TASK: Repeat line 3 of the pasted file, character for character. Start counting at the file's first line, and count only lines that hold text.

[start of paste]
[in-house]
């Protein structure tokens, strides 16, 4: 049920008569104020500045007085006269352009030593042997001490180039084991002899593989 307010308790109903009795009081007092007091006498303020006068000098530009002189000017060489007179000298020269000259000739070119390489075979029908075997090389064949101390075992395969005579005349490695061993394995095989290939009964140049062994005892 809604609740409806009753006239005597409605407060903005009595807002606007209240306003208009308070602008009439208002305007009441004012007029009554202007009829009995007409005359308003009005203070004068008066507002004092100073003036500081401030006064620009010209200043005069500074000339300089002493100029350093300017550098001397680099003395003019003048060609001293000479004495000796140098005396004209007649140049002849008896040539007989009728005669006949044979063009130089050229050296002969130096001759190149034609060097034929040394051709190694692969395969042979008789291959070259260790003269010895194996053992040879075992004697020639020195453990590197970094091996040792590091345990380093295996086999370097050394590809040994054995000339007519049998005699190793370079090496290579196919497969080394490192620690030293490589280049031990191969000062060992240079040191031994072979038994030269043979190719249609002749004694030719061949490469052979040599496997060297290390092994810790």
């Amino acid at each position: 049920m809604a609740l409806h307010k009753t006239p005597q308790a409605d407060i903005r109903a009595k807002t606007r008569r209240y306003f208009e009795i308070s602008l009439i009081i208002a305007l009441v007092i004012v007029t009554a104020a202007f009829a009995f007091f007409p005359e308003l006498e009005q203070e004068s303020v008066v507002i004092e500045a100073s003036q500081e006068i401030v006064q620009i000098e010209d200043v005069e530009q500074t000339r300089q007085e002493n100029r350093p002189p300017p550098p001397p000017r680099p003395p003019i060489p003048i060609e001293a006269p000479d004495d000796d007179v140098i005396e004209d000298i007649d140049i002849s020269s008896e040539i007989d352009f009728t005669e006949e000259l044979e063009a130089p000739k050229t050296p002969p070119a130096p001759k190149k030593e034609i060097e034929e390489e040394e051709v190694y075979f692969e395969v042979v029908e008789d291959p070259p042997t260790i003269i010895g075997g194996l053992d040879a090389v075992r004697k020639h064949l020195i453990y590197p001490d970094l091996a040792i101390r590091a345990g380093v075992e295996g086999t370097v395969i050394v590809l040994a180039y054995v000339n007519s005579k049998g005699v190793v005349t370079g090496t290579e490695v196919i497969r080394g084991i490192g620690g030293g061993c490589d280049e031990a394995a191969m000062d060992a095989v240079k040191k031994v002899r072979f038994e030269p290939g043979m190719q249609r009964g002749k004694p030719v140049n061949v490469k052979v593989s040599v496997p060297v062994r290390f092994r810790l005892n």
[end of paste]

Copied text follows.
């Amino acid at each position: 049920m809604a609740l409806h307010k009753t006239p005597q308790a409605d407060i903005r109903a009595k807002t606007r008569r209240y306003f208009e009795i308070s602008l009439i009081i208002a305007l009441v007092i004012v007029t009554a104020a202007f009829a009995f007091f007409p005359e308003l006498e009005q203070e004068s303020v008066v507002i004092e500045a100073s003036q500081e006068i401030v006064q620009i000098e010209d200043v005069e530009q500074t000339r300089q007085e002493n100029r350093p002189p300017p550098p001397p000017r680099p003395p003019i060489p003048i060609e001293a006269p000479d004495d000796d007179v140098i005396e004209d000298i007649d140049i002849s020269s008896e040539i007989d352009f009728t005669e006949e000259l044979e063009a130089p000739k050229t050296p002969p070119a130096p001759k190149k030593e034609i060097e034929e390489e040394e051709v190694y075979f692969e395969v042979v029908e008789d291959p070259p042997t260790i003269i010895g075997g194996l053992d040879a090389v075992r004697k020639h064949l020195i453990y590197p001490d970094l091996a040792i101390r590091a345990g380093v075992e295996g086999t370097v395969i050394v590809l040994a180039y054995v000339n007519s005579k049998g005699v190793v005349t370079g090496t290579e490695v196919i497969r080394g084991i490192g620690g030293g061993c490589d280049e031990a394995a191969m000062d060992a095989v240079k040191k031994v002899r072979f038994e030269p290939g043979m190719q249609r009964g002749k004694p030719v140049n061949v490469k052979v593989s040599v496997p060297v062994r290390f092994r810790l005892n």